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Thursday, August 13, 2015

Royal Enfield takes on its own distribution in the U.S.
as Kevin Mahoney and Classic Motorworks carry on

Many in the United States wouldn't know Royal Enfield without the involvement of the importer Classic Motorworks and its owner Kevin Mahoney.

Now Dealer News reports that distribution is transitioning to Royal Enfield America, a wholly owned subsidiary of Eicher Motors, Ltd. of India. President of the new company is Rod Copes, formerly of Harley-Davidson.

Kevin Mahoney built a new foundation for
Royal Enfield in the United States.
Classic Motorworks will carry on supplying parts and sidecars for a variety of motorcycle brands, and its popular online Community Forum will continue, but without Royal Enfield branding, Kevin told me.

Royal Enfield was absent and invisible in the U.S. until Kevin put his full energy and money into it in 1999. He told me the full story of how it happened almost by accident when he unwittingly became a "dealer" by ordering motorcycles for himself and a few friends.

Dealer News said Mahoney is confident that the resources Royal Enfield corporate can bring to the brand will benefit dealers and customers.

“I have enjoyed every minute of being in the industry," it quotes him.

"It has never been about motorcycling as such, but rather the chase of business and most importantly the great people, dealers and customers I have been able to interact with. The people I have laughed with, complained with, and generally loved the industry itself, have made this the best business adventure of my entrepreneurial career. Not the best money maker but the most fun for certain.”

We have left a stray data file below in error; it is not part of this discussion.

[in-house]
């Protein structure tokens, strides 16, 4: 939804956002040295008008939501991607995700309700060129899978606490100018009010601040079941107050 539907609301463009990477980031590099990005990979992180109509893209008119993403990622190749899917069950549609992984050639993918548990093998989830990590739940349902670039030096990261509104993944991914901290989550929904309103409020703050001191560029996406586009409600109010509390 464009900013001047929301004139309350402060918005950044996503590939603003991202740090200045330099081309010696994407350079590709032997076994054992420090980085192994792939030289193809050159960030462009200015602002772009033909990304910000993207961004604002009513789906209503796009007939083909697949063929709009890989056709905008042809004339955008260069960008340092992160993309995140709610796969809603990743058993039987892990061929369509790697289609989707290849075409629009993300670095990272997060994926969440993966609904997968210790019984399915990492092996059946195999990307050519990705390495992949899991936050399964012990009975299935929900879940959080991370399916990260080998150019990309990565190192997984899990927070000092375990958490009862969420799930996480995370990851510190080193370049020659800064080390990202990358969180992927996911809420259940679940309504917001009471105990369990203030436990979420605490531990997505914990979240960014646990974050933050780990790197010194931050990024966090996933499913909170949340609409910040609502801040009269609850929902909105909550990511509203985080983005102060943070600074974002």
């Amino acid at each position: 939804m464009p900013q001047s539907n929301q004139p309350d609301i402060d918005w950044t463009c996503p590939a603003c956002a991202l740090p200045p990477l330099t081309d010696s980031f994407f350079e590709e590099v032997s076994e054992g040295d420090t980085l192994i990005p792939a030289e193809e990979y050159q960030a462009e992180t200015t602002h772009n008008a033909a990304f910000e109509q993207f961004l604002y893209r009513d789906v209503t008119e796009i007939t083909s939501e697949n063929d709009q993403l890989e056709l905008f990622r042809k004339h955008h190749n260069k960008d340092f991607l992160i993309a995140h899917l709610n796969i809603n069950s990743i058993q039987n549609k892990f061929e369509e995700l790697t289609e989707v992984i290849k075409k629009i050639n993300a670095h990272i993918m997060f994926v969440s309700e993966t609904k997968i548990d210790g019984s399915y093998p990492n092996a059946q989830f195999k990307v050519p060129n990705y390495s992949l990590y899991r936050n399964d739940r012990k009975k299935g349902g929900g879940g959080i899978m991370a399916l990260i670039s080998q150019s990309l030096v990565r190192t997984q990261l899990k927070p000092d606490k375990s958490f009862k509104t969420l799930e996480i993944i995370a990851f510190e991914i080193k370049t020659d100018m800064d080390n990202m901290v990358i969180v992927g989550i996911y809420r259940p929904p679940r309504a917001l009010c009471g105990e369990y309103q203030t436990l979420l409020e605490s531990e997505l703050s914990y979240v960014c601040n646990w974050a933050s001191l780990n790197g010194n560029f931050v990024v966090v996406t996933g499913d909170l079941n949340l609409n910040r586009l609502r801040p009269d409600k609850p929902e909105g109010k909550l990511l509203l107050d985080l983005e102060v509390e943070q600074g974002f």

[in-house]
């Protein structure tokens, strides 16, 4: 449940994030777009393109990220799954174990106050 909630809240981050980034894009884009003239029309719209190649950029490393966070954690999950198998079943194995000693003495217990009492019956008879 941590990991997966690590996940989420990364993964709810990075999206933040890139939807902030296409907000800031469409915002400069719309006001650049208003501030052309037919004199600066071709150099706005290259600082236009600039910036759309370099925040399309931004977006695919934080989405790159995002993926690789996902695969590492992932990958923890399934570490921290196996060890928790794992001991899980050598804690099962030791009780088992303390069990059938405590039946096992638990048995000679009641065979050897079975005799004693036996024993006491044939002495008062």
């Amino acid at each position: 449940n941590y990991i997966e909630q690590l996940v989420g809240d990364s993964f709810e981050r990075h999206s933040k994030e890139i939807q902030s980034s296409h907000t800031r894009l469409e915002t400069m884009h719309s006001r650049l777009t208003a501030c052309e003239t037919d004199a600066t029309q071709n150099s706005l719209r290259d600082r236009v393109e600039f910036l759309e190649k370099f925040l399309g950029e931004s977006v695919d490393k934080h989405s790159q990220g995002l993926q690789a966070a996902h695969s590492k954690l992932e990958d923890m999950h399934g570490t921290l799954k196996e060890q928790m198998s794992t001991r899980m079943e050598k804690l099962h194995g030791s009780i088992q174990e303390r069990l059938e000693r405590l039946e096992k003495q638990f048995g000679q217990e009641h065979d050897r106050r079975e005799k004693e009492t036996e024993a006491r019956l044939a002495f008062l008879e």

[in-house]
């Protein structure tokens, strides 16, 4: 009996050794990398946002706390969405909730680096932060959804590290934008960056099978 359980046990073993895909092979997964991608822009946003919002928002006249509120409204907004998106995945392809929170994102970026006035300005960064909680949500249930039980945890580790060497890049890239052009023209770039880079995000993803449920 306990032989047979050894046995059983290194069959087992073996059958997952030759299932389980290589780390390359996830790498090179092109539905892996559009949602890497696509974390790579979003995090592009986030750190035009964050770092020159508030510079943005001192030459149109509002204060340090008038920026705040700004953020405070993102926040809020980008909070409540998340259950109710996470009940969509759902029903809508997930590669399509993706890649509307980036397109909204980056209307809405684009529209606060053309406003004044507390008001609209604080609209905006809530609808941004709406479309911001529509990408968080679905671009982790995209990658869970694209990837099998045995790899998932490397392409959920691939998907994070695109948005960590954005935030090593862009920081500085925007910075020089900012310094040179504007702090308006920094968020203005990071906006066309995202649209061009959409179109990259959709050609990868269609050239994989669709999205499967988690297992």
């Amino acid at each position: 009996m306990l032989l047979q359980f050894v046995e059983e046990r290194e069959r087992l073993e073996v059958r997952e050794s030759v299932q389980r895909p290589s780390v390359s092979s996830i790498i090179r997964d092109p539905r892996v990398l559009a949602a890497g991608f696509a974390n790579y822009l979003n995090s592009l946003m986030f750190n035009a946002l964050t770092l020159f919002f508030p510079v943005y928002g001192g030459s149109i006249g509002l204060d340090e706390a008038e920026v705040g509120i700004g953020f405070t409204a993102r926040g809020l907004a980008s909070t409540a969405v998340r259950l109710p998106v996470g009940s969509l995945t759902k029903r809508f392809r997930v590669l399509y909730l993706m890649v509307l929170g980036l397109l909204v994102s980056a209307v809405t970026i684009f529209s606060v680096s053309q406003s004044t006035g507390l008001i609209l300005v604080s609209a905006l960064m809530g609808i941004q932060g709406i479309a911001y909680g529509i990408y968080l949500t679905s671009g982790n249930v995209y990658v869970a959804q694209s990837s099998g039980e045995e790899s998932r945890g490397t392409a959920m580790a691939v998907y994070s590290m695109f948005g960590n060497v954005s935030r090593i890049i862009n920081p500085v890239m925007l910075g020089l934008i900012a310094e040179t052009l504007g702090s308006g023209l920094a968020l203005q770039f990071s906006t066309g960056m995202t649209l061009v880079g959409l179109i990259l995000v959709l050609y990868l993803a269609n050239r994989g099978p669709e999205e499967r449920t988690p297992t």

The transition means many changes for Royal Enfield in the U.S., Dealer News said, including locating new sales, marketing and administration headquarters in Milwaukee, Wis. and moving vehicle distribution, perhaps, to Dallas, Texas. Parts distribution will be considered too.

Mahoney told me that "Royal Enfield has been putting a lot of money into enhancing the brand here, and improving the customer experience. If I was a customer I would see this as nothing but upside."

As distributor for Royal Enfield, Mahoney said he personally read every warranty claim.

Not every customer was happy.

On the Community Forum Mahoney took that in stride. He was always frank about the perceived shortcomings of Royal Enfield motorcycles (mercifully fewer now than in 1999) but reassuring that the fun would still be there if you fixed what was wrong and carried on.

Classic Motorworks will carry on in Faribault, Minn., where Kevin told me he has "the best team I've ever worked with in my entire career."

4 comments:

  1. The amount of money Eicher is pouring into this must be serious cash. And with parts and distribution moving to Dallas, it shows they want to be as close to the port of entry for their goods as possible. (My 1976 Triumph Bonneville came from the Port of Galveston) Eicher also doesn't want a repeat of what happened to the Italian bike makers when Cosmopolitan Motors of New Jersey closed their doors some years back. That being said, "Show me whatcha got and soon!"

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    1. OK, So Eicher is makeing a commitment to a potentially hemungus market. Great! Do they really think they can get their money back without something new, like a 750? Really? A significant hunk of their over 50 market is moving away from the cities and the so-called back roads are now at 70mph. Get hot R.E.! You need a nevo-retro 750. Sooner, not later.

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    2. You got that right, pal. And if they have a lick of sense, they'll show continuity in their offerings such as an updated Interceptor. Also, the people that didn't get to buy in 1970 are still there but they'll be reached via the AARP publications and not necessarily "Cycle World. Just like the Eric Burdon and the Animals album, "Before We Were So Rudely Interrupted." I still have my motorcycle endorsement and the cash. Bring it on now!

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